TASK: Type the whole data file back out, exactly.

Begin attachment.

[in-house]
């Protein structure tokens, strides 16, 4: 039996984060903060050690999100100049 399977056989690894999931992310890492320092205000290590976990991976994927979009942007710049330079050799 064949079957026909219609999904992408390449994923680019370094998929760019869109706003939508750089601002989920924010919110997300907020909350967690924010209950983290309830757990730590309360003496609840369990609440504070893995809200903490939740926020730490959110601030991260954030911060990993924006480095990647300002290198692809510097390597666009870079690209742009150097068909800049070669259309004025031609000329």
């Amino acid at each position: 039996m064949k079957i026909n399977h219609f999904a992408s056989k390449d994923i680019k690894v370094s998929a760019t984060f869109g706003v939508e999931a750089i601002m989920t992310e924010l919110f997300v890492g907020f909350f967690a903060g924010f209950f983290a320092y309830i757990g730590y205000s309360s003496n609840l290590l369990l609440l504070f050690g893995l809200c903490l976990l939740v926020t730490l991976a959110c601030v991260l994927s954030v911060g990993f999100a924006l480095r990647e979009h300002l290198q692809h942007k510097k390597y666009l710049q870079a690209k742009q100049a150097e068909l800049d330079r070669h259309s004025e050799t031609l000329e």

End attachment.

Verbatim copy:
[in-house]
């Protein structure tokens, strides 16, 4: 039996984060903060050690999100100049 399977056989690894999931992310890492320092205000290590976990991976994927979009942007710049330079050799 064949079957026909219609999904992408390449994923680019370094998929760019869109706003939508750089601002989920924010919110997300907020909350967690924010209950983290309830757990730590309360003496609840369990609440504070893995809200903490939740926020730490959110601030991260954030911060990993924006480095990647300002290198692809510097390597666009870079690209742009150097068909800049070669259309004025031609000329």
């Amino acid at each position: 039996m064949k079957i026909n399977h219609f999904a992408s056989k390449d994923i680019k690894v370094s998929a760019t984060f869109g706003v939508e999931a750089i601002m989920t992310e924010l919110f997300v890492g907020f909350f967690a903060g924010f209950f983290a320092y309830i757990g730590y205000s309360s003496n609840l290590l369990l609440l504070f050690g893995l809200c903490l976990l939740v926020t730490l991976a959110c601030v991260l994927s954030v911060g990993f999100a924006l480095r990647e979009h300002l290198q692809h942007k510097k390597y666009l710049q870079a690209k742009q100049a150097e068909l800049d330079r070669h259309s004025e050799t031609l000329e």